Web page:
The next step toward a road diet will have to come from DOT. "If DOT wants to move on this," said Lusher-Shute, "it’s up to them now to go to the community board and talk about it. Same with CB14."

While board members told Lusher-Shute there is lingering distrust of DOT — a legacy of the Prospect Expressway, they said — their apprehension may be softening. A presentation by DOT’s plaza program earlier this year made an impression that didn’t square with the agency’s old reputation. "I had to tell [Peers] several times that yes, this was the new DOT and yes, they were making real progress," said Lusher-Shute.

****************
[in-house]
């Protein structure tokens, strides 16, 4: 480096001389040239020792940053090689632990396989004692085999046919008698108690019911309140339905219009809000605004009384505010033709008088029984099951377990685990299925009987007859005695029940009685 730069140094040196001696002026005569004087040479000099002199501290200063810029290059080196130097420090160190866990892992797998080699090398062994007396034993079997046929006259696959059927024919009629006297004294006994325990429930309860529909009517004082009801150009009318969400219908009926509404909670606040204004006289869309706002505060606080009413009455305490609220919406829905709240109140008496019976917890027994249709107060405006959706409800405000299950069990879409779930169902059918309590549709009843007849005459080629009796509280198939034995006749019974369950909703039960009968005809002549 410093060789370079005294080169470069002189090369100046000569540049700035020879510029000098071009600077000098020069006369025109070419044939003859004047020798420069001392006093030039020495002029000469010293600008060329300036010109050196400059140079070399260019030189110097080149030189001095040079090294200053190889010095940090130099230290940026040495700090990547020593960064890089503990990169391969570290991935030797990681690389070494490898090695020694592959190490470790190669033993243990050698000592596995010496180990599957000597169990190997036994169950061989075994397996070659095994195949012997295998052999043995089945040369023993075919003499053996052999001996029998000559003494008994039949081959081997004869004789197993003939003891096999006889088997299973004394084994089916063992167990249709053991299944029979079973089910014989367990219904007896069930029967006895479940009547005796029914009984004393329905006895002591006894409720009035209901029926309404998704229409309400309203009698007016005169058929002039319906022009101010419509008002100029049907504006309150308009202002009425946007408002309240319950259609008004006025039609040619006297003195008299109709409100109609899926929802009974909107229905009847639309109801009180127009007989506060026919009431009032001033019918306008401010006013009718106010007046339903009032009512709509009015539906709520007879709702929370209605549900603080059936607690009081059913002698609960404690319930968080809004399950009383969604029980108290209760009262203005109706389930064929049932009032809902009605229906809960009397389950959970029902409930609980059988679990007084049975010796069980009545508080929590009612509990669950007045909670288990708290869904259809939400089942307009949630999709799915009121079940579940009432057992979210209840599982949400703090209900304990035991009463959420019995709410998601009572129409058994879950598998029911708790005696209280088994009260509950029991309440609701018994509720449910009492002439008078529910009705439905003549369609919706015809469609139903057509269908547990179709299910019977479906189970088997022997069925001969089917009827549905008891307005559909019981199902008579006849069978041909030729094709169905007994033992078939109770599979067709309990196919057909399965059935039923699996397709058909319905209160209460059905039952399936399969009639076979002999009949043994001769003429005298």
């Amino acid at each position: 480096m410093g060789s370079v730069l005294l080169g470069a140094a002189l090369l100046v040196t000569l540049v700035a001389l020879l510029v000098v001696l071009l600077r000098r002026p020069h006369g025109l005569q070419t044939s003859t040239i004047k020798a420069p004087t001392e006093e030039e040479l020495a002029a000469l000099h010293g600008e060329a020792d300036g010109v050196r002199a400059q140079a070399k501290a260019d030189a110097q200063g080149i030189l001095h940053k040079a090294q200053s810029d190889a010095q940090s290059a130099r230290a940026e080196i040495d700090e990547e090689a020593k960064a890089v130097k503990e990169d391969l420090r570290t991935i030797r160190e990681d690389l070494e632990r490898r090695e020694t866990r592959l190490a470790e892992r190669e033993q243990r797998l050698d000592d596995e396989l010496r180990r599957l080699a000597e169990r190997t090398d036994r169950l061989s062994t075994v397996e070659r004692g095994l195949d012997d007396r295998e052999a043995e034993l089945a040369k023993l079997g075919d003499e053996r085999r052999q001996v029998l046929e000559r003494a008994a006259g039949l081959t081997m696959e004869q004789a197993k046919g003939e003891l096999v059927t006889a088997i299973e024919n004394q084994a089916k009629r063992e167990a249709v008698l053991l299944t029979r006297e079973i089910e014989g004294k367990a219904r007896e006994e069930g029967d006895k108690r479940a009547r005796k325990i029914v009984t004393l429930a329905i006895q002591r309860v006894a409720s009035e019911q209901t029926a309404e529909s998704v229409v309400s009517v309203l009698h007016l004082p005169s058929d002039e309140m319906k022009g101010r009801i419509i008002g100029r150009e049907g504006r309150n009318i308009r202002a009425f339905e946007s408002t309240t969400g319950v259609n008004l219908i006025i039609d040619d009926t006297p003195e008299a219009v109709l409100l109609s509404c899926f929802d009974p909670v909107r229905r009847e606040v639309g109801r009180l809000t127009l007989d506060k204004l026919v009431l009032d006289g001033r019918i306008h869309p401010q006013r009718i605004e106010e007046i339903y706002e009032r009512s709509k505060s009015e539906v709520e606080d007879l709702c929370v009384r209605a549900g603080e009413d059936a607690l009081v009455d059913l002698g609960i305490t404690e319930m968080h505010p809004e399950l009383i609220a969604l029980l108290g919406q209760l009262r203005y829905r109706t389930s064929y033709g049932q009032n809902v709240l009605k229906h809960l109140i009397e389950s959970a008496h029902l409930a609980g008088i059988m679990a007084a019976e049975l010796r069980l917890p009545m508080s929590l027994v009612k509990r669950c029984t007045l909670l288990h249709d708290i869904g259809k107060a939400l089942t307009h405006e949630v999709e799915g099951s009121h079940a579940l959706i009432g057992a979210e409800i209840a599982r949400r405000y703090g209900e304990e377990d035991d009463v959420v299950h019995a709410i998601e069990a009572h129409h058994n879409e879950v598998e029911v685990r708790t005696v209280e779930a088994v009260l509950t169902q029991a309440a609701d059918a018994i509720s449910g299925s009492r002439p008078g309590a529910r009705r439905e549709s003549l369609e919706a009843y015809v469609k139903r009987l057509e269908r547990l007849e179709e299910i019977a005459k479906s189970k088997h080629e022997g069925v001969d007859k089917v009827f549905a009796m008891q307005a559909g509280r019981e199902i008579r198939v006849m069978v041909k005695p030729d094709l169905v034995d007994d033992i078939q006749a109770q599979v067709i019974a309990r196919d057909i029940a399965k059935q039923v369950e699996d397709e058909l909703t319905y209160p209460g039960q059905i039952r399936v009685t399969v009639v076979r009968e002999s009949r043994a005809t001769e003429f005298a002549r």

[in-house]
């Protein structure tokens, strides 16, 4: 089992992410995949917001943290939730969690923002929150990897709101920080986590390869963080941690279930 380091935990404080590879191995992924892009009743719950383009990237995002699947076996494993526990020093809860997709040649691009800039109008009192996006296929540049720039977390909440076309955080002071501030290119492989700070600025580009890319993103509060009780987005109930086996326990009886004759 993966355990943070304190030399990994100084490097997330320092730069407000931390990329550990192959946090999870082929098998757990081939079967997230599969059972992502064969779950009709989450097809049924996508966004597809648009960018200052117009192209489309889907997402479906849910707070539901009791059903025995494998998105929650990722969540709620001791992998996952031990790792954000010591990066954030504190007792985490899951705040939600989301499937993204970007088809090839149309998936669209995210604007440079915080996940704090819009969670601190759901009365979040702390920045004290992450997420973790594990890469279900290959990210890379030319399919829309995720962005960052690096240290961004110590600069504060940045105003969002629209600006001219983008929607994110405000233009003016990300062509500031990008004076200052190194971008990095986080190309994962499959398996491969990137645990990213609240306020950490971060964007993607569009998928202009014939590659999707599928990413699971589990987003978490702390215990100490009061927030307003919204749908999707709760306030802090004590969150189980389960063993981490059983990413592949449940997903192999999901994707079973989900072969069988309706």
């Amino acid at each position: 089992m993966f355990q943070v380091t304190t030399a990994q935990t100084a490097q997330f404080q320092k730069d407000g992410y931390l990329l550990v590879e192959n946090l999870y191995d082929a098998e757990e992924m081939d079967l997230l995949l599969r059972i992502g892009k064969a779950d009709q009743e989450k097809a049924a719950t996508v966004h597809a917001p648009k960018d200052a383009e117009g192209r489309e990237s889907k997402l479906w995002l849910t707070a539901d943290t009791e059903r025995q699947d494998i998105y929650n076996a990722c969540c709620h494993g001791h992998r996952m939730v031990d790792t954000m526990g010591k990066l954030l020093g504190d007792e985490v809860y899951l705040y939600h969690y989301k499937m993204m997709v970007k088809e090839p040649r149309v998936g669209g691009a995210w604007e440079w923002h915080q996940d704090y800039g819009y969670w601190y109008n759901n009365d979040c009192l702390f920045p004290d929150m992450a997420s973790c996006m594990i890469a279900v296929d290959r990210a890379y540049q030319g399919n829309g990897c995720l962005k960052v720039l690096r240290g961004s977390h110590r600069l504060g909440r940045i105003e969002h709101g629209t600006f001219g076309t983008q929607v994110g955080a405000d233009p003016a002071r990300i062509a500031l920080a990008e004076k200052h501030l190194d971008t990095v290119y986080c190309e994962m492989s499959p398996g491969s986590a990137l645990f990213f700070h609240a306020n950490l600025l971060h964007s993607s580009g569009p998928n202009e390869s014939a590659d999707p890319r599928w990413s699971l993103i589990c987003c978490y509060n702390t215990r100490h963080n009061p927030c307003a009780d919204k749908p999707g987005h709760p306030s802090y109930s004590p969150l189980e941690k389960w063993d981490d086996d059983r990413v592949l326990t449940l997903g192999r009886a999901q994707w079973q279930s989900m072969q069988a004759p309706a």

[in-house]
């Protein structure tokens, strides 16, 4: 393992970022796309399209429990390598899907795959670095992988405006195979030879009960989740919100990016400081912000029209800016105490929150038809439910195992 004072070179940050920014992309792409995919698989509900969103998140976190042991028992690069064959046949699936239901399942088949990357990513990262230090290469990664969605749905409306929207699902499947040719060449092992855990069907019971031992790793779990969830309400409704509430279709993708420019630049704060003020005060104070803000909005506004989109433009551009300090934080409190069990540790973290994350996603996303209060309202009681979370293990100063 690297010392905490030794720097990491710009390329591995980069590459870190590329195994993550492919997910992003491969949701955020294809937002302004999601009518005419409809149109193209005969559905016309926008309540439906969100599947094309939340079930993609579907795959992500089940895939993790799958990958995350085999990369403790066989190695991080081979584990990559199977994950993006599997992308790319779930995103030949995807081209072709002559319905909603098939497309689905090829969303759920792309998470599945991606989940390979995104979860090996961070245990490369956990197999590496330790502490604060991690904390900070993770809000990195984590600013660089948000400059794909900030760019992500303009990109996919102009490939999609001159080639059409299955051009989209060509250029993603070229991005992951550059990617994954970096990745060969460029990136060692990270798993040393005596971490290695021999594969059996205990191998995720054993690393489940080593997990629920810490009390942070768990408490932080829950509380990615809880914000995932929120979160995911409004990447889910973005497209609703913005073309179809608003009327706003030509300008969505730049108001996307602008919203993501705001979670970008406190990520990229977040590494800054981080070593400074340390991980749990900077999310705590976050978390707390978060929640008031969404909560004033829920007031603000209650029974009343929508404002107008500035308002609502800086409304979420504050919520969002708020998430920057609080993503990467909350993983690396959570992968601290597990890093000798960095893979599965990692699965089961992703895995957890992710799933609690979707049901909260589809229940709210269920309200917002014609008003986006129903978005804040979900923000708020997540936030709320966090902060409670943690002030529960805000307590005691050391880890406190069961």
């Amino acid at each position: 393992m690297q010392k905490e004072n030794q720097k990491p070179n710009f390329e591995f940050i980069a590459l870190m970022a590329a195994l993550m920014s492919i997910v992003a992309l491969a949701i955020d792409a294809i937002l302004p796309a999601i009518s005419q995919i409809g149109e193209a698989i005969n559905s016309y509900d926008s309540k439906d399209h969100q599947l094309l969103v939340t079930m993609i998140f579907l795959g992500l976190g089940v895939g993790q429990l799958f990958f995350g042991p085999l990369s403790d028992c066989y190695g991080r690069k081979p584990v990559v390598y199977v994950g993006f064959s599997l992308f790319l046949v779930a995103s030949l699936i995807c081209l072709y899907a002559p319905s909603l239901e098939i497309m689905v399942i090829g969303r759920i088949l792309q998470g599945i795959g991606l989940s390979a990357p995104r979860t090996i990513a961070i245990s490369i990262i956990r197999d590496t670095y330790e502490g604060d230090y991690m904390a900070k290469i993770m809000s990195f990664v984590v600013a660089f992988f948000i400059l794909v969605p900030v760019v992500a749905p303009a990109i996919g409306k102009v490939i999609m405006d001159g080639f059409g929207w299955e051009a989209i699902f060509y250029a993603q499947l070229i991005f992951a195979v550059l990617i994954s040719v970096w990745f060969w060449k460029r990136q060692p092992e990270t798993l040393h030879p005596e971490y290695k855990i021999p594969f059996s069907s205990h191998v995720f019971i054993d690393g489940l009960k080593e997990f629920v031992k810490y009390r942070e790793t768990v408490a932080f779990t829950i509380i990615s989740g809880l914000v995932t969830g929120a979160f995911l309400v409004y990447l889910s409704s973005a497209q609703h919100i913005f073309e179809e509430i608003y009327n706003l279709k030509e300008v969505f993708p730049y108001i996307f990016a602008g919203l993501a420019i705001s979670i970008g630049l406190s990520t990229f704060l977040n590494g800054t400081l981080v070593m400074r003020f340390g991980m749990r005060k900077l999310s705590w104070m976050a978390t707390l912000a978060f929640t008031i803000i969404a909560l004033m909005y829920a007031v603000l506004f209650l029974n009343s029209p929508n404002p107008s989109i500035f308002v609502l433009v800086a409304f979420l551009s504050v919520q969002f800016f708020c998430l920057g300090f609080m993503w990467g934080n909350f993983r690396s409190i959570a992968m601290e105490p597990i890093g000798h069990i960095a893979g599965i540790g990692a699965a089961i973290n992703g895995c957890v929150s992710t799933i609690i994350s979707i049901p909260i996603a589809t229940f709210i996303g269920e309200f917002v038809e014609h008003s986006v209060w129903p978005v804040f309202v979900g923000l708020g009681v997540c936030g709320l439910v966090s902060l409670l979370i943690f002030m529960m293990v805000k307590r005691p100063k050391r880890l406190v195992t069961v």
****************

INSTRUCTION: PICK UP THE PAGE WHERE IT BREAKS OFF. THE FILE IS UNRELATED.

• 90% of cars exceeding the speed limit? In LA, that’s considered a sign that LADOT needs to raise the speed limit.

  • da

    Sounds like they want to “chip away” also… chip away at the speed limit, by driving faster! And chip away at the auto-free hours, by extending the driving hours! That stinks. I would not appreciate an additional car-free lane, in exchange for less car-free time overall, and faster speed limits.

  • J

    The issue here is safety. There is crowding on the rec path and excess capacity and speeding on the roadway. The only thing being chipping away is unsafe conditions.

  • Did anyone ever do an EIS evaluating the effects of allowing cars on the park drive? I’m betting not. Since the park was car-free when created, prior to the advent of the automobile, we should make sure we address the addition of cars before we get mired in an EIS weighing their ban. Maybe they shouldn’t be there in the first place?